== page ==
How to Do a Compression Reading on Your Engine

Keith Klein

Publisher's Note: Welcome to our eighth edition of Tech Tips Tuesday on "How to Do a Compression Reading on Your Engine".  We'll be re-publishing an edition of AMSOIL Tech Tips for you every Tuesday.  Click on the Blog Category "Tuesday Tech Tips" to see everything published to-date.

How to Do a Compression Reading on Your Engine

John Gardner: Wouldn't it be cool if you could understand the mechanical integrity of your engine? Well, you can. Welcome to this AMSOIL Tech Tip on taking a compression reading.

How do you do it? Real simple. Just go down and get yourself an inexpensive compression gauge. Here's what you do: you warm up your engine. Once you warm up your engine, be careful, don't burn yourself. Blow out all the spark plug holes, and then remove all the spark plugs. Then you can go ahead and block the throttle wide open so you get full airflow into the engine. Once you do that, go ahead and insert the gauge into one of the cylinders, then disable the ignition. You want the car to crank but not start.

Then what you want to do is turn it over for four compression strokes, that's four-cycle strokes. So, 'no, no, no, no, no, no, no, no, no, no, no, no, no, no.' And once it does that, go ahead and watch your gauge. Now, the first time, you want it to get at least half the compression, and then check your manufacturer's specification for your compression readings. You need about 90 for the car to fire.

Well, what happens if it's low? Here you go: 10 to 15 percent difference between the cylinders. As long as you have your manufacturer specification, you're fine. All cylinders low? Well, you have burnt valves, you have a timing belt issue, or just a plain and simple tired engine. One or more cylinders usually indicate just a cylinder issue. Two adjacent cylinders? Well, that's probably a head gasket problem.

Then, I'd rather not get to this compression portion because I think preventative maintenance, we're all about that. We can solve a lot of these problems prior to having a compression issue. Is that right?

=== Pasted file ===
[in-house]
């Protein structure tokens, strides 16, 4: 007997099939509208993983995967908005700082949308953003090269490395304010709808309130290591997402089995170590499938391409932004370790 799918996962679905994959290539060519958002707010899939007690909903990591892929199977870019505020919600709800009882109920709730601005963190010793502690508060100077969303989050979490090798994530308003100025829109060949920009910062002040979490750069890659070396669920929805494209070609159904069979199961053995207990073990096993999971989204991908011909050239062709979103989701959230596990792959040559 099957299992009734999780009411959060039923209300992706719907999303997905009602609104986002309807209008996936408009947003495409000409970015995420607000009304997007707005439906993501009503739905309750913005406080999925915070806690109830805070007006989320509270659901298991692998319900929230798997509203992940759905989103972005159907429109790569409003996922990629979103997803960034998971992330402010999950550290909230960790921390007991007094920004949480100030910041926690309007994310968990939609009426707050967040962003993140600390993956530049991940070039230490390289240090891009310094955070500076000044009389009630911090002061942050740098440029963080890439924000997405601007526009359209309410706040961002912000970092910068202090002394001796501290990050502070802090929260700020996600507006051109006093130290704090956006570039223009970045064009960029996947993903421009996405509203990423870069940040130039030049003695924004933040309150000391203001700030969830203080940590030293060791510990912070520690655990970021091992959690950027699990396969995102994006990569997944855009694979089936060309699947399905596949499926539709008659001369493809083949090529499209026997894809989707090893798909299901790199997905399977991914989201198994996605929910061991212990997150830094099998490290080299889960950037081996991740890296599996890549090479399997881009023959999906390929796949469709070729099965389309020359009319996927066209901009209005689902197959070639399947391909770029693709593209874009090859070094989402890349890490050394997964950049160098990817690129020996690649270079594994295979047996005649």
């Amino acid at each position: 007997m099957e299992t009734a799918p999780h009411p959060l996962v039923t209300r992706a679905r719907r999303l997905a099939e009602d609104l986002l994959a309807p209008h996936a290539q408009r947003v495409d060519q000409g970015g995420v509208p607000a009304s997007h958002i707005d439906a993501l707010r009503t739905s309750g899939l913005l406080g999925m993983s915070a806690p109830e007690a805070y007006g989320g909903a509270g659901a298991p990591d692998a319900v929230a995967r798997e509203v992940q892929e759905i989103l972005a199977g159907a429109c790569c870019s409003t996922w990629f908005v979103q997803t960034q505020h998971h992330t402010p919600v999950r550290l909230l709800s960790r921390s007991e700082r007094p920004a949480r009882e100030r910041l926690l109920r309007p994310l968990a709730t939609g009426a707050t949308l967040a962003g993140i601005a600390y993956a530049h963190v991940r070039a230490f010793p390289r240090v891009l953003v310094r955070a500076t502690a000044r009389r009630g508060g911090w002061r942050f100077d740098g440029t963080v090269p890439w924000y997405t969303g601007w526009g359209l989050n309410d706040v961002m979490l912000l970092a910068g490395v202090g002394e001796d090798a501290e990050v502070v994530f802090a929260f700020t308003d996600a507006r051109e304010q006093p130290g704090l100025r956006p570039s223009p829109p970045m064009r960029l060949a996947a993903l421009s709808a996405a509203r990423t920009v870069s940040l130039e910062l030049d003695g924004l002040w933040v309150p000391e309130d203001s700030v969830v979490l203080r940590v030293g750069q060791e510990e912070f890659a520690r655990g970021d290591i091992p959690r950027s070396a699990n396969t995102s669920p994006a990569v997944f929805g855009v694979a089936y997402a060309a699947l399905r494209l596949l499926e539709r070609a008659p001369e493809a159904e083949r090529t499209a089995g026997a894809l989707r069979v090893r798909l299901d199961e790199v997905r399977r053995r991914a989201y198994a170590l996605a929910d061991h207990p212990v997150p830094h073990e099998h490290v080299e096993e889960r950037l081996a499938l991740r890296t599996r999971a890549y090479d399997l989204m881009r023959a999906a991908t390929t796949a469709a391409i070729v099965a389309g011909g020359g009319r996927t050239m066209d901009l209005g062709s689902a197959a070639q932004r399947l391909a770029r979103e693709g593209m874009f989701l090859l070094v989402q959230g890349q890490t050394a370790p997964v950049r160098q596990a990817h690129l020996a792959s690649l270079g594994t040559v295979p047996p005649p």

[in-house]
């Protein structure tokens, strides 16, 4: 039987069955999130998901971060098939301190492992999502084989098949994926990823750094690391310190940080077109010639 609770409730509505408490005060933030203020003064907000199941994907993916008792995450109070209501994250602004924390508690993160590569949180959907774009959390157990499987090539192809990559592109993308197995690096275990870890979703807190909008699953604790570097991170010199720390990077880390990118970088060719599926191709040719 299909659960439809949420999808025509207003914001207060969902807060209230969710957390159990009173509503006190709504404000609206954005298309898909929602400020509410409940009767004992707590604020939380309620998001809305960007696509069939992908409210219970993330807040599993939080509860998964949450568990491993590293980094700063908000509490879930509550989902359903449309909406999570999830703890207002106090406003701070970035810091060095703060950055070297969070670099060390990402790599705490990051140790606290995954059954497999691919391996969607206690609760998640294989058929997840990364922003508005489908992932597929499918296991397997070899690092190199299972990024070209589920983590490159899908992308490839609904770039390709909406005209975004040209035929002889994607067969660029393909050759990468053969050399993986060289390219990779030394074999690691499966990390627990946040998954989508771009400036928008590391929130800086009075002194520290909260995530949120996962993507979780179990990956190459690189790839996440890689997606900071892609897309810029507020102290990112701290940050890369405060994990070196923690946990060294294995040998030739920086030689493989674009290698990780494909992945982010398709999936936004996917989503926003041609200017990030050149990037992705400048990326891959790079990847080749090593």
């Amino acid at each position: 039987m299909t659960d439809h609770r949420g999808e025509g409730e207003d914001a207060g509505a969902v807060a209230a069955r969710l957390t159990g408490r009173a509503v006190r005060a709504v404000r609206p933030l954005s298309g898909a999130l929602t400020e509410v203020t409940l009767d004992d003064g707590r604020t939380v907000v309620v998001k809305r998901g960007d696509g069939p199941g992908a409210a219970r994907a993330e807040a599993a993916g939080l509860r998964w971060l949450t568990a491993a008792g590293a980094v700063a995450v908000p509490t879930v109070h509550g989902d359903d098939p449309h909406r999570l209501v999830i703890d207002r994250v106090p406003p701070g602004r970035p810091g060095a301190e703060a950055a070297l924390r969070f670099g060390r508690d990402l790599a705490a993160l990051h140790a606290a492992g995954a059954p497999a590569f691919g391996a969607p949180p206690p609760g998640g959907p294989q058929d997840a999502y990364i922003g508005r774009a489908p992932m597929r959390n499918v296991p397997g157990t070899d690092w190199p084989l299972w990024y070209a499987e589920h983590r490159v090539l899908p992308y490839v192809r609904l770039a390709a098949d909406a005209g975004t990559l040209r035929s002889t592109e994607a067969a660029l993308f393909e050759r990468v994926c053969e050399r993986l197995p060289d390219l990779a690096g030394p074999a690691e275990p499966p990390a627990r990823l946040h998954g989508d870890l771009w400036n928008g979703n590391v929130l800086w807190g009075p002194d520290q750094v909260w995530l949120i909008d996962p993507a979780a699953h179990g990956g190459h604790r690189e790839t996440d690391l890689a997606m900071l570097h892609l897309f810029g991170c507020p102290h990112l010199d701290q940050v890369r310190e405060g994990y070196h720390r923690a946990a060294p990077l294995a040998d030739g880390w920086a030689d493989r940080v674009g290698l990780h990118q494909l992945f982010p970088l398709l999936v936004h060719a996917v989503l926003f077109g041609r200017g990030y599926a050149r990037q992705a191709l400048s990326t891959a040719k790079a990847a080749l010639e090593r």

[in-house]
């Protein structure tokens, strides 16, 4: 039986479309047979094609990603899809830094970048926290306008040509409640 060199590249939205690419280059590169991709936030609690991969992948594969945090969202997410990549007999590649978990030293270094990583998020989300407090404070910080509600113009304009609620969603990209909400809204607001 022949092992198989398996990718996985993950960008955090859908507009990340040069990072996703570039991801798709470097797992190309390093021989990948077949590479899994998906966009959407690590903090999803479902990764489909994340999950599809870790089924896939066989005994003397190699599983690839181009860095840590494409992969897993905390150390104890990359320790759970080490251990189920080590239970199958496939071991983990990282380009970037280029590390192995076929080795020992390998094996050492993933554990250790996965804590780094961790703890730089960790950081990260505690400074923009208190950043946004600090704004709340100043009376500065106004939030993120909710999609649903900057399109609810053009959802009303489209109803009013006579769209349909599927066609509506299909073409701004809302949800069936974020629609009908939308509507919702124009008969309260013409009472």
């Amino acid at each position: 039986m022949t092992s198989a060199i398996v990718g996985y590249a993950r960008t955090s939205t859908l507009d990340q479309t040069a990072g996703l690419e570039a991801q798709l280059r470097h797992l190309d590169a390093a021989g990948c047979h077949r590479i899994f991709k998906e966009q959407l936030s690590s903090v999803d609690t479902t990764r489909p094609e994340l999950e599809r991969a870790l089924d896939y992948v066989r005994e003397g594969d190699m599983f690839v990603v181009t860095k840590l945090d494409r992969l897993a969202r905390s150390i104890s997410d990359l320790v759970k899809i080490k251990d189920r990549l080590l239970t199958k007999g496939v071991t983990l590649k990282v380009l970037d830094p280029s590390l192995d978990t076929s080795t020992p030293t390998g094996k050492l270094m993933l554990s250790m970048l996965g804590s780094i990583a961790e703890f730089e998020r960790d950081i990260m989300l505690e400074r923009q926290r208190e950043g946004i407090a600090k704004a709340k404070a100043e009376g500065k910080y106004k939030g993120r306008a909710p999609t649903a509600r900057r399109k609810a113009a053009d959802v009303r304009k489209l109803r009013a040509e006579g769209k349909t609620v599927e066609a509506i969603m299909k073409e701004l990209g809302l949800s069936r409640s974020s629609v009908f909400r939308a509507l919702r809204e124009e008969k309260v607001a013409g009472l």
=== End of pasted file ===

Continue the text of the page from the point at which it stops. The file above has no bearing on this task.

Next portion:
Len Groom: That's correct. You want to run a simple test first, right, before you have to get more invasive with a compression test. And that can come in the form of fuel additives. 

John Gardner: And fuel additives, let's address the cylinder itself. Do you have something down in there?

Len Groom: Well, true, you're going to bring it in the same way, generally through the fuel. But what will happen is our Performance Improver or our Upper Cylinder Lubricant is going to do the same job. It's going to help clean deposits away that could be performance-robbing or could be causing a ring stick that would be a loss of compression. And what we've actually seen is carbon buildup in the actual cross hatches in the cylinder.

John Gardner: Wow, that's interesting. How can we prevent it all together? I mean, maybe get it before it even gets into the cylinder, right?

Len Groom: You're going to add it to the fuel. That's the easiest way to get the additives in there. Put it in the fuel and go from there. Fairly simple.

John Gardner: Well, there you go. You don't even have to take a compression reading, but now you know how to.

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Please contact Keith, at 262-853-7900 for information about the AMSOIL preferred customer program, including the discounts you get to be able to buy at wholesale prices.  And, as we said, Preferred Customers get a print copy of the AMSOIL Preferred Customer Magazine FREE via US Mail - as well as wholesale pricing on AMSOIL products.  Click here to become an AMSOIL Preferred Customer, or contact Keith, at 262-853-7900.


Keith Klein
Organizer, Wisconsin Business Owners
Founder & CEO, OnYourMark, LLC

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